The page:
On the other hand, these prior methods have a number of disadvantages. The more important ones include the fact that they are time consuming, with the gas-particle contact sometimes being measured in hours. Further, large volume production requires large heavy gauge expensive treatment chambers capable of resisting the atmospheric pressure exerted thereon during the existence of vacuum conditions within the treatment chamber. Also, since most sterilizing gases are more effective at higher temperatures, it is advantageous to carry out the sterilization at elevated temperatures. Unfortunately, it is difficult to optimize the working temperatures with the prior method-s. Finally, and in line with the difiiculty of optimizing temperatures, the prior methods are characterized by the difliculty of optimizing humidity in the treat ment chamber, although the common sterilizing gases require control of humidity for best results.

The present invention provides a way of avoiding all of the disadvantages of the prior methods and provides significant features and advantages in other areas. In accordance with the present invention, there is provided apparatus for sterilizing particulate materials comprising a treatment chamber adapted for fluidizing particulate combination with the removal of residual sterilizing agent I material. It further includes means for supplying a fluidizing-sterilizing gas to said chamber, and means for introducing particulate material to be sterilized into said chamber. Means are provided for discharging particulate matter from the chamber after the sterilization thereof, along with means for preventing the external escape of said gas from the treatment chamber during the introduction, fluidization and sterilization therein, and discharge therefrom of particulate material. The prevention means includes an exhaust-recycle system adapted for removing used fluidizing-sterilizing gas from the treatment chamber, for creating negative pressure therein, and for recycling the used gas back to said treatment chamber.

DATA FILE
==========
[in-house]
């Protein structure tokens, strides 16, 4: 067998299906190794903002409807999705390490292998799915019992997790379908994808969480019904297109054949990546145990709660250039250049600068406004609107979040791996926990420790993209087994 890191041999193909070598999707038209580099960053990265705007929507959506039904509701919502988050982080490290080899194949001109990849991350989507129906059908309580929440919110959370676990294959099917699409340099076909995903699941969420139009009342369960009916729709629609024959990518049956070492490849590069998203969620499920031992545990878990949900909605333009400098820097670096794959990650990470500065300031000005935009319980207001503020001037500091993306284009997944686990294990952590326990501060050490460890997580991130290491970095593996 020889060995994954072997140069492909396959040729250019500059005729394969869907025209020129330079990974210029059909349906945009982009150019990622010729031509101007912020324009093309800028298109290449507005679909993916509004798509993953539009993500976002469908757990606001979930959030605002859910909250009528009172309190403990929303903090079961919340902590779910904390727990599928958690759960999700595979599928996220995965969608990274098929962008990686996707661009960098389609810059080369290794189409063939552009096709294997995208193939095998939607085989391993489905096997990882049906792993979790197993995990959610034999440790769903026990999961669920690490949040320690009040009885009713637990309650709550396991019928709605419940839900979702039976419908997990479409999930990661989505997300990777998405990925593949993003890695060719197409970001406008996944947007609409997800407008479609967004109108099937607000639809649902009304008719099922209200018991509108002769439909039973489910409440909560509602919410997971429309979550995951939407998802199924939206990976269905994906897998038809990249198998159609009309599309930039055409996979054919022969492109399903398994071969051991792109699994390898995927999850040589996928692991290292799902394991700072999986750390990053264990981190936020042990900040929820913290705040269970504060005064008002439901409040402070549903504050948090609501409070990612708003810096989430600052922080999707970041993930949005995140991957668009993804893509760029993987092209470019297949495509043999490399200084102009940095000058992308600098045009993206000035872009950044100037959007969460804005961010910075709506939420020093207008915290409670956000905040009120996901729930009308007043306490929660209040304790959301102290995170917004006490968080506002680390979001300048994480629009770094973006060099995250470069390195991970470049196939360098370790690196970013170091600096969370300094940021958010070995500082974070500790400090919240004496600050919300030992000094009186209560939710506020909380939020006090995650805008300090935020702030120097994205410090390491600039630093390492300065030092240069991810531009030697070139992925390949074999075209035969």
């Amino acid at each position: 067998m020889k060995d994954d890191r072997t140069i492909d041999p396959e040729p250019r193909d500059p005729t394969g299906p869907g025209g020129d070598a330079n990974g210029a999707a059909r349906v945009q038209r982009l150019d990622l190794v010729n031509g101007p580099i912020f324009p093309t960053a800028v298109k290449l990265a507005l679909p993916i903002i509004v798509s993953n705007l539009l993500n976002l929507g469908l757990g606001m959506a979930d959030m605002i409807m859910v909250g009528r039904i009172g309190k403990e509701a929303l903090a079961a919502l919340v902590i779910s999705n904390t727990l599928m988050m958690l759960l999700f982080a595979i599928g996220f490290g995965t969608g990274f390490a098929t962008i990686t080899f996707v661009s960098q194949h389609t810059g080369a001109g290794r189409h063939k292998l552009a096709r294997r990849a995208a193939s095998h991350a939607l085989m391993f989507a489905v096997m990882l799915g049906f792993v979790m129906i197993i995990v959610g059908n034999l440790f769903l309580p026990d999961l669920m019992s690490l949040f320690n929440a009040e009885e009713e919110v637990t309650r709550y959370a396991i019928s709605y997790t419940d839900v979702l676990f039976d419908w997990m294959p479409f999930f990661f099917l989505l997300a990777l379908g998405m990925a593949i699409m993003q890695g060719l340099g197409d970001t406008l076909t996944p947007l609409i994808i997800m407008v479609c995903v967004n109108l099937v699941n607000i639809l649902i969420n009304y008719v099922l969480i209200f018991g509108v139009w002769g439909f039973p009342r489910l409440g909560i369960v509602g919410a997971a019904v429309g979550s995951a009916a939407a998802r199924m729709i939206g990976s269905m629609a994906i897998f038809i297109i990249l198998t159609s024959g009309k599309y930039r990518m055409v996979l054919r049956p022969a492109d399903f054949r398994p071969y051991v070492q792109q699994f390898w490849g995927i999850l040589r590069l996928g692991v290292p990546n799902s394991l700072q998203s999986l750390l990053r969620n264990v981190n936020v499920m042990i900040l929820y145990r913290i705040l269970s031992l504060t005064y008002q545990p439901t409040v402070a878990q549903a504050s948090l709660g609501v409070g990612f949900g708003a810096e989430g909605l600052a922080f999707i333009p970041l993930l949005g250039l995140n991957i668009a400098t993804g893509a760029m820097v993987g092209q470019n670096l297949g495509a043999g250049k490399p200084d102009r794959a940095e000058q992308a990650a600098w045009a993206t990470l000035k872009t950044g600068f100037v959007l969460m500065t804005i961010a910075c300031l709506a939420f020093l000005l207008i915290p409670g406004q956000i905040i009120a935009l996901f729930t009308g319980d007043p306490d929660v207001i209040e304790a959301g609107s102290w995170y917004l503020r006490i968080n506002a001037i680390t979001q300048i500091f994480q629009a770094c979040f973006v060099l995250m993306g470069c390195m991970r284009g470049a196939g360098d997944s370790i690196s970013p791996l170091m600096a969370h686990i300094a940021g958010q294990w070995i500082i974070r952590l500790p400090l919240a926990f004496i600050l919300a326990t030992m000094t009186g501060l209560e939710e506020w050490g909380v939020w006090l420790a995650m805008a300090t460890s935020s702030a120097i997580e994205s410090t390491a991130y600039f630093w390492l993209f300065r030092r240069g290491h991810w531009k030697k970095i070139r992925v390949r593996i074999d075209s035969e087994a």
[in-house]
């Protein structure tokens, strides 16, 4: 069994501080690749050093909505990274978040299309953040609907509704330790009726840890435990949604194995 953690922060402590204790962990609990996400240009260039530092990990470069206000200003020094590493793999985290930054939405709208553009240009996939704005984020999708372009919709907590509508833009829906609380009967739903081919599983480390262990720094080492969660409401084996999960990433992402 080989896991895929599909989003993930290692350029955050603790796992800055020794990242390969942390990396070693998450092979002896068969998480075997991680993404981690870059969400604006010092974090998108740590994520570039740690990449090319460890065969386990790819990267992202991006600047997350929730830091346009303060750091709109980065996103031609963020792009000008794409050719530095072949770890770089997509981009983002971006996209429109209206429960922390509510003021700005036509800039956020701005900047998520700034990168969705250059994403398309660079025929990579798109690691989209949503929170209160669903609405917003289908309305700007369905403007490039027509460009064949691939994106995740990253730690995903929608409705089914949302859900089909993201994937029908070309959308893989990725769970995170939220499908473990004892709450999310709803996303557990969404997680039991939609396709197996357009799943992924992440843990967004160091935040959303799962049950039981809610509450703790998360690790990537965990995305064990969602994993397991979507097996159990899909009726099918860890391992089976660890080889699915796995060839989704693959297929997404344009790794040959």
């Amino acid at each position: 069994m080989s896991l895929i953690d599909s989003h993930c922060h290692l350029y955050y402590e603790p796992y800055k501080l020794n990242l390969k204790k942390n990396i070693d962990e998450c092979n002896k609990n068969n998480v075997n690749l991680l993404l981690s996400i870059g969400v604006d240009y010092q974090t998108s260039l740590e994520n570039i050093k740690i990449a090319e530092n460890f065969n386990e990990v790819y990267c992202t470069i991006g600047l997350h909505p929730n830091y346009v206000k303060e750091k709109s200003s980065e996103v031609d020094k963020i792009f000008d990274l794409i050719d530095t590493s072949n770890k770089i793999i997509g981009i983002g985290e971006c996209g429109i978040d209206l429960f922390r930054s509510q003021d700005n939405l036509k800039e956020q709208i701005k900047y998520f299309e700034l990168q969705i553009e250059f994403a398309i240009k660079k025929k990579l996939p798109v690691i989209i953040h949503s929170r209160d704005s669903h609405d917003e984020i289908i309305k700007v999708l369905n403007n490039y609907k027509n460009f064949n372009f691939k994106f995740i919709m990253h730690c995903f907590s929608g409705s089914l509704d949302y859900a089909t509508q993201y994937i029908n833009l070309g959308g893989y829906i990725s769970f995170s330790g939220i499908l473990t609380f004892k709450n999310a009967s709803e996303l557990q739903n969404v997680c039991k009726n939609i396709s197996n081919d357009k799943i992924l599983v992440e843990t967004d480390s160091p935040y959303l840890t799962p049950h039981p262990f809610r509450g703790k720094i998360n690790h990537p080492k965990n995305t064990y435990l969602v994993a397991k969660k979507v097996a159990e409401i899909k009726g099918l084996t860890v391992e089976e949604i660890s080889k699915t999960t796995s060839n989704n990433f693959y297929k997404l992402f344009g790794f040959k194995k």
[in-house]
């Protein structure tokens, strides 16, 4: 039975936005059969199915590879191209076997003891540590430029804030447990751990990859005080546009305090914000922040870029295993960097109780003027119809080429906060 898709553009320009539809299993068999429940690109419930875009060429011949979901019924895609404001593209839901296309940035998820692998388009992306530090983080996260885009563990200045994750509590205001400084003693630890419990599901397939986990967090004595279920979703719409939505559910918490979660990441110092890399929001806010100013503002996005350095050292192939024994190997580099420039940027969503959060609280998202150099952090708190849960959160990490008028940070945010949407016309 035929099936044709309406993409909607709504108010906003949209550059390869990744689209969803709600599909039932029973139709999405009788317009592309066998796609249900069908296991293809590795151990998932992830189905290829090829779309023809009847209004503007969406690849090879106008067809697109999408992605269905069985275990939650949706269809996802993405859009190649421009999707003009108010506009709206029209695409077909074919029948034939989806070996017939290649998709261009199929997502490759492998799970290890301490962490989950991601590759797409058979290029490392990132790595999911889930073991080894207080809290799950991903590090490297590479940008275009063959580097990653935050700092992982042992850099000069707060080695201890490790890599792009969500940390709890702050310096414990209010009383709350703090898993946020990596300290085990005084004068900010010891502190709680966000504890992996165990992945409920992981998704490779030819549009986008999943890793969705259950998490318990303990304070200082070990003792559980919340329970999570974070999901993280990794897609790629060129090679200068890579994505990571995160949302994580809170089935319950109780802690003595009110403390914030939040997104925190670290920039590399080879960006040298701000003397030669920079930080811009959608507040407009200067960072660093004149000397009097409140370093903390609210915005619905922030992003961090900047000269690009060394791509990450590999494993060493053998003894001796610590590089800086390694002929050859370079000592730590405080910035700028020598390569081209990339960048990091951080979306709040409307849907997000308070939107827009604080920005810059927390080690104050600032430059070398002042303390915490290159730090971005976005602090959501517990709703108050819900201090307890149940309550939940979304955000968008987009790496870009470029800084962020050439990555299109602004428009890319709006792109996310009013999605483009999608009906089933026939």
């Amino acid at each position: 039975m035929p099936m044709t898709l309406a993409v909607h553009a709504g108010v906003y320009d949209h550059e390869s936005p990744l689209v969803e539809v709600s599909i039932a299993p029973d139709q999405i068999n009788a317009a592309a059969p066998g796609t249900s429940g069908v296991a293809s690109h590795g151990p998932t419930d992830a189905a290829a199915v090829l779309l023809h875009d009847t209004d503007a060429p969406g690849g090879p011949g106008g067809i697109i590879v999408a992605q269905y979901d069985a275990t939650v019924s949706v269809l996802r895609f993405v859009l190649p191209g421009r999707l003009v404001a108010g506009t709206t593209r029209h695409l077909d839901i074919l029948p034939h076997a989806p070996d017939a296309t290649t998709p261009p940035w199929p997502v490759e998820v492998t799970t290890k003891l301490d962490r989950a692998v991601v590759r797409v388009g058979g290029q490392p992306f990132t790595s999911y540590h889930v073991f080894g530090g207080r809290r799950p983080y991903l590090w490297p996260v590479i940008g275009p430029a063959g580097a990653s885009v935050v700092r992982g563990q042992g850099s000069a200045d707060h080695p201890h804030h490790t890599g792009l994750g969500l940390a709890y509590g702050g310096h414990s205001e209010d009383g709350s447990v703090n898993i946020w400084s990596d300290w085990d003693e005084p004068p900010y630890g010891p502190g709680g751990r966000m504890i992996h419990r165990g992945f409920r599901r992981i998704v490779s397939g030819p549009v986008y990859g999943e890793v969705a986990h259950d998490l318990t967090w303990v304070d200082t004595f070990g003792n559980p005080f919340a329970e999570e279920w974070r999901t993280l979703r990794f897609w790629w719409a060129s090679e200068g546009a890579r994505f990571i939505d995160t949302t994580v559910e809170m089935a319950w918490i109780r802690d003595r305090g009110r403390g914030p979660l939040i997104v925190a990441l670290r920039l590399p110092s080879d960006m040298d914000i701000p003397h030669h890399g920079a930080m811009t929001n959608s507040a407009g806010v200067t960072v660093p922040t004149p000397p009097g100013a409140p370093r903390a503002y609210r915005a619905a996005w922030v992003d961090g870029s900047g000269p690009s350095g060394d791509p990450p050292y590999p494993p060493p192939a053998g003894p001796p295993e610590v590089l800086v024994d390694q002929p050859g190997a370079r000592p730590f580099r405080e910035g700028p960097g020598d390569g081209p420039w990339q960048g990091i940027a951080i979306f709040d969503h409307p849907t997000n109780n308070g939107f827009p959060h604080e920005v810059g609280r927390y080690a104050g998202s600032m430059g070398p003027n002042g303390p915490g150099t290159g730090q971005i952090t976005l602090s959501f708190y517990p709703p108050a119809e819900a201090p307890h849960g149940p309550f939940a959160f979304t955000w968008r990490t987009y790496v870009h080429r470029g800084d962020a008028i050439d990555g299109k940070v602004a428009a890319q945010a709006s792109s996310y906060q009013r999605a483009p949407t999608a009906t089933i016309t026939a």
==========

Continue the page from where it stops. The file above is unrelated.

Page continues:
As noted above, there are a number of advantages in using the present fluidized bed sterilizing apparatus in accordance with the method to be more fully described hereinafter. These include the fact that the fluidized bed type of sterilization offers an intimate gas particle contact, in a dynamic or no dead spot system, that permits precise control of sterilizing gas concentration, humidity, and temperature to a degree not possible with any of the prior apparatus and methods. At the same time, the system and apparatus eliminates and safeguards against the release of toxic materials into the surrounding work area which would otherwise create a health hazard for the Workers. Because of the intimate gas particle contact conditions possible in the present apparatus, and because temperature, humidity, and concentrations are easily adjusted to optimum values, the processing time is dramatically decreased as compared with prior techniques. Further, since sterilizing gas losses from the system are minimized, a greater economy is possible in the over-all operation.